In Belgium, doctors writing in the orthopedic journal, Acta orthopaedica Belgica, expressed concern about ankle fusion outcomes. They noted that by introducing artificial implants in ankle fusion surgery the aim is to give pain relief by abolishing the movement of the ankle joint. However, few studies describe the patient’s post-surgery experience and whether it was successful or not.

This was the major concern of the authors, when they set up their retrospective study about the outcome after ankle fusion or subtalar fusion. Inclusion criteria were: pre-existing idiopathic and posttraumatic osteoarthritis (an osteoarthritis that just showed up or had unknown origin), leading to joint pain.

Also they looked for patients who were unresponsive to conservative treatment (RICE and NSAIDs), clinically and radiologically fused with an open approach between 2007 and 2011.

They excluded patients who had a preexisting joint infection, diabetes, rheumatoid arthritis, nonunion, age below 18 years, deceased, and arthroscopic fusion (This is the arthroscopic or minimally invasive technique) the doctors here looked at the open technique.

Fifteen ankle fusions and 18 subtalar fusions fulfilled the criteria. The mean age of the patients was 77 and 69 years, respectively; the average follow-up period was 3 and 4 years.

In terms of face value, half the people were helped by an open ankle fusion. Again these were the patients examined that did not have issues of nonunion – the surgery failed – that was another group.(8)

Clearly the arthroscopic ankle fusion should be favored because it offers a less demanding surgery with less hospital stay and less chance for complications. However there are difficulties getting all the surgical instruments into the ankle during the arthroscopic procedure and some people’s ankles are not large enough to allow this procedure to be successful. But the problem remains as attested to by research in the American journal of orthopedics:

Ankle arthritis is a painful and functionally limiting condition that can significantly worsen quality of life. Ankle implants (arthrodesis), a common surgical procedure for ankle arthritis, provides good pain relief, patient satisfaction, and clinical outcomes when fusion is achieved. Potential disadvantages include malunion and nonunion (FUSION IS NOT ACHIEVED), malalignment, limited range of motion (ROM), altered gait mechanics, and development of adjacent joint arthritis requiring reoperation.(9)

Ankle fusion vs Total Ankle Replacement

Here is the opinion from researchers at Northwestern University published in the Journal of orthopaedic surgery and research, May 2017. Parenthesis added for clarification for the reader.

If given the choice, researchers say total replacement better than fusion

Duke University researchers published a December 2017 paper with the title: The Value of Motion: Patient-Reported Outcome Measures Are Correlated With Range of Motion in Total Ankle Replacement. In this paper, the researchers suggested ankle replacement would be better than fusion because of quality of life issues regarding the value of motion.(10)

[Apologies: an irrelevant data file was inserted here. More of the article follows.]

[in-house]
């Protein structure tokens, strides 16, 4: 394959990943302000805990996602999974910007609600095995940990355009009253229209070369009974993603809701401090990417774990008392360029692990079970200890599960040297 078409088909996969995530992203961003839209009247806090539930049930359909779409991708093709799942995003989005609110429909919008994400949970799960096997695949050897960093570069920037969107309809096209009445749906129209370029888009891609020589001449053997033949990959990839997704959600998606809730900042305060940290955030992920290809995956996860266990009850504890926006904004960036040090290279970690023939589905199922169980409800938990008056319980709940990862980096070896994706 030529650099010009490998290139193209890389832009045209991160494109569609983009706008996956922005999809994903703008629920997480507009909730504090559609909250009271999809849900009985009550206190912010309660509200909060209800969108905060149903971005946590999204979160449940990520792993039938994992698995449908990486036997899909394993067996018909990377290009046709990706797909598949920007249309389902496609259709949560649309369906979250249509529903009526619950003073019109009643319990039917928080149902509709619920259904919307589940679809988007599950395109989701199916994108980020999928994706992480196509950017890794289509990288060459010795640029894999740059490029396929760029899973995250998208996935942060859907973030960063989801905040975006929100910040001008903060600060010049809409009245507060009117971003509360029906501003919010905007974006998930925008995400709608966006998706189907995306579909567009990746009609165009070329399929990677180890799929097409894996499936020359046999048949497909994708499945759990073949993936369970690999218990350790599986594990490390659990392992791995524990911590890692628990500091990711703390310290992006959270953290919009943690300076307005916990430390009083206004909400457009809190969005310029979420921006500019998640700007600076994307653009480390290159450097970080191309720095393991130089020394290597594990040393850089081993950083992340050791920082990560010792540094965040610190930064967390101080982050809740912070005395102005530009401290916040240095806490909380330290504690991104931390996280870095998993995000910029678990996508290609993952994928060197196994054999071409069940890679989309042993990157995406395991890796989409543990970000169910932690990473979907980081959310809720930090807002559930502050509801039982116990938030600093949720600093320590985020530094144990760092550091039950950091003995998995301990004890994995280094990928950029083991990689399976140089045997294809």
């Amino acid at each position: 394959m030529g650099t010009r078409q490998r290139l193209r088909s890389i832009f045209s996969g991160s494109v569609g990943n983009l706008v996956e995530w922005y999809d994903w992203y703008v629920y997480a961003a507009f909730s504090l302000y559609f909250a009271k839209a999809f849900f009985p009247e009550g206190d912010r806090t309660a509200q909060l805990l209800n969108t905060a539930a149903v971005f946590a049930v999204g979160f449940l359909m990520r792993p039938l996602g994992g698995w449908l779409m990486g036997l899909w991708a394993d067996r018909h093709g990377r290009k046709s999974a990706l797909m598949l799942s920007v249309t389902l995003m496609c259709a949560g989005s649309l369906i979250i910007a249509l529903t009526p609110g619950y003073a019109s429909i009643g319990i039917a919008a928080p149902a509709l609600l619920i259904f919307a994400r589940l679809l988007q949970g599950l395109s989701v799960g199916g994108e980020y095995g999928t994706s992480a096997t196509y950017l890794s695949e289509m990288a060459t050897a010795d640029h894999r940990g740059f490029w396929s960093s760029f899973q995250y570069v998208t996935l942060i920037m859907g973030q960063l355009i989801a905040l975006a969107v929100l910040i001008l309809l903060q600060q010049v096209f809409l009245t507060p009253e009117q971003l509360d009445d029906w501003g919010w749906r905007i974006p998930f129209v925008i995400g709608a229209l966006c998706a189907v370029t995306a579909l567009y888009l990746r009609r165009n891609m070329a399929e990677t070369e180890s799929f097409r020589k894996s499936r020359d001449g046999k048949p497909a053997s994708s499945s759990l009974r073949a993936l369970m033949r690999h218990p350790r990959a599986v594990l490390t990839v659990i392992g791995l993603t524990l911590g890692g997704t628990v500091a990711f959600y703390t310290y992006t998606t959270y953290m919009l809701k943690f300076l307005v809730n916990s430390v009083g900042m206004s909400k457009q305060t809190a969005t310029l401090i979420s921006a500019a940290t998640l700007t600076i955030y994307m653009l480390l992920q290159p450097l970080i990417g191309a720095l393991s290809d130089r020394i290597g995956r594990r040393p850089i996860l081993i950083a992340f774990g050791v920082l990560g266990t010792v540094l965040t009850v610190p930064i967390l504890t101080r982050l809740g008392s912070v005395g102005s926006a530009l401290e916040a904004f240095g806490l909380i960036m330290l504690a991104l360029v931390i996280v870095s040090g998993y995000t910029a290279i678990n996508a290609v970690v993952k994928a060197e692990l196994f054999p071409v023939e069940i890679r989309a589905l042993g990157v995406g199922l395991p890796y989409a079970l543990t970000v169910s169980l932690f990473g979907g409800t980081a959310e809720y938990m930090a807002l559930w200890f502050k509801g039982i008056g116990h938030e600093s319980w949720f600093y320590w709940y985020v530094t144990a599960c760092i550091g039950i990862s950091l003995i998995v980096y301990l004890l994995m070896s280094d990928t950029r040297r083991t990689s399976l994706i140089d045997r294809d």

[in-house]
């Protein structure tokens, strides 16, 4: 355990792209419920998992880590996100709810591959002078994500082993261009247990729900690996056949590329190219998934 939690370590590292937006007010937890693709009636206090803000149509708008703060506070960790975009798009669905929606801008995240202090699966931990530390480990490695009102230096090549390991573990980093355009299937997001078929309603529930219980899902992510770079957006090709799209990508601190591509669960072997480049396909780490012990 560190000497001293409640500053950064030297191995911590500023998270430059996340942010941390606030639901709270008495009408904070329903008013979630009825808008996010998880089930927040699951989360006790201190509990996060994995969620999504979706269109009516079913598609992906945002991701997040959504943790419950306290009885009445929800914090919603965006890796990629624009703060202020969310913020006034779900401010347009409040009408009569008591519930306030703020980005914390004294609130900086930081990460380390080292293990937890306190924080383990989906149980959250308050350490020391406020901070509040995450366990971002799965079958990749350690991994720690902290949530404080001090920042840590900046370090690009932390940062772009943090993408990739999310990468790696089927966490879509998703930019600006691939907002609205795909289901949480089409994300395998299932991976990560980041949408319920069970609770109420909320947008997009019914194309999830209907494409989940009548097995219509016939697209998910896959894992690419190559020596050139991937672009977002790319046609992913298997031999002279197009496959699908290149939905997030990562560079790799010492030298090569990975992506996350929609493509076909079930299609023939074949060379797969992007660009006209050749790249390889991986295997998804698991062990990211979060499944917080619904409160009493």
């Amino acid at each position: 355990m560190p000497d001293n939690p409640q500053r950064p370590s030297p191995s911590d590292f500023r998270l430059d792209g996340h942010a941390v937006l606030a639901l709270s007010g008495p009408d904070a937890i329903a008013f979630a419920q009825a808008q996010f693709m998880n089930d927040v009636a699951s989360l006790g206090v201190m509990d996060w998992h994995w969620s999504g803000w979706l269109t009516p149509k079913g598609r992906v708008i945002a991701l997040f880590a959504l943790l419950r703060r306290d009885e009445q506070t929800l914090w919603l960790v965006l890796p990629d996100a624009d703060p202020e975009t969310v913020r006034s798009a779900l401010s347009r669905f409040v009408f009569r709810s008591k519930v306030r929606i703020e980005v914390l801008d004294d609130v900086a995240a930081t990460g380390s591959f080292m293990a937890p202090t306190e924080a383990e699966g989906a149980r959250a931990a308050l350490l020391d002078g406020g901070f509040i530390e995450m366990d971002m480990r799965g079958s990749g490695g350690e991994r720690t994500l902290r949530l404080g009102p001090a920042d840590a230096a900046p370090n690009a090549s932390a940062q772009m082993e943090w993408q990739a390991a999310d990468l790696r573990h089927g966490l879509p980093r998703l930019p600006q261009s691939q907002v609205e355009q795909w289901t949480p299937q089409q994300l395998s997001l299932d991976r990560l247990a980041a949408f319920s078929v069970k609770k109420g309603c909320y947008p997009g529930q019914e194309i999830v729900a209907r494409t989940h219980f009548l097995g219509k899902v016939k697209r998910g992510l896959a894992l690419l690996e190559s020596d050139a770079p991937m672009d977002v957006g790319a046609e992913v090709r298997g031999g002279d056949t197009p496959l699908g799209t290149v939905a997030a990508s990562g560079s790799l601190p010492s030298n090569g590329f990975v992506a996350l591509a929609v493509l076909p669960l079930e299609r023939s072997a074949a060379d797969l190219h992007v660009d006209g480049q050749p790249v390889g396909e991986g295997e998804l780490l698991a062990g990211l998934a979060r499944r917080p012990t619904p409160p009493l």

It is common for Prolotherapy doctors to see people with continued pain complaints after ankle fusion and replacement surgeries. Besides the failure of the operation to achieve the patient’s goals of greater mobility and less or no pain, often overlooked causes of this post-surgery pain are that the surgery itself may have caused injury to previously undisturbed or uninjured tissue, such as the ligaments. When performing surgery, the ligaments are stretched and pulled in order to gain access to the joint. This is typical in ankle procedures.

This article asks the reader to consider certain research before undergoing ankle fusion or replacement surgery. But what if you had surgery already or wanted to know of alternatives?

To continue your research please see our articles:

 

1. Reb CW, McAlister JE, Hyer CF, Berlet GC. Posterior Ankle Structure Injury During Total Ankle Replacement. J Foot Ankle Surg. 2016 Jun 9. [Google Scholar]
2
. Haytmanek CT Jr, Gross C, Easley ME, Nunley JA. Radiographic Outcomes of a Mobile-Bearing Total Ankle Replacement. Foot Ankle Int. 2015 Apr 24. pii: 1071100715583353. [Google Scholar]
3. Lee KJ, Wang SH, Lee GW, Lee KB. Accuracy assessment of measuring component position after total ankle arthroplasty using a conventional method. Journal of orthopaedic surgery and research. 2017 Dec;12(1):115. [Google Scholar]
4. Rabinovich RV, Haleem AM, Rozbruch SR. Complex ankle arthrodesis: Review of the literature. World J Orthop. 2015 Sep 18;6(8):602-13. doi: 10.5312/wjo.v6.i8.602. eCollection 2015. [Google Scholar]
5 Primadi A, Kim B-S, Lee K-B. Tarsal tunnel syndrome after total ankle replacement—a report of 3 cases. Acta Orthopaedica. 2016;87(2):205-206. [Google Scholar]
6. Roukis TS, Iceman K, Elliott AD. Intraoperative Radiation Exposure During Revision Total Ankle Replacement. J Foot Ankle Surg. 2016 Jul-Aug;55(4):732-7. [Google Scholar]
7. Gross C, Erickson BJ, Adams SB, Parekh SG. Ankle Arthrodesis After Failed Total Ankle Replacement: A Systematic Review of the Literature. Foot Ankle Spec. 2015 Jan 5. pii: 1938640014565046.  [Google Scholar]
8. Faraj AA, Loveday DT. Functional outcome following an ankle or subtalar arthrodesis in adults. Acta Orthop Belg. 2014 Jun;80(2):276-9.  [Google Scholar]
9. Hsu AR, Anderson RB, Cohen BE. 5 points on total ankle arthroplasty. Am J Orthop (Belle Mead NJ). 2014 Oct;43(10):451-7. [Google Scholar]
10. Dekker TJ, Hamid KS, Federer AE, Steele JR, Easley ME, Nunley JA, Adams Jr SB. The Value of Motion: Patient-Reported Outcome Measures Are Correlated With Range of Motion in Total Ankle Replacement. Foot & ankle specialist. 2017 Dec 1:1938640017750258. [Google Scholar]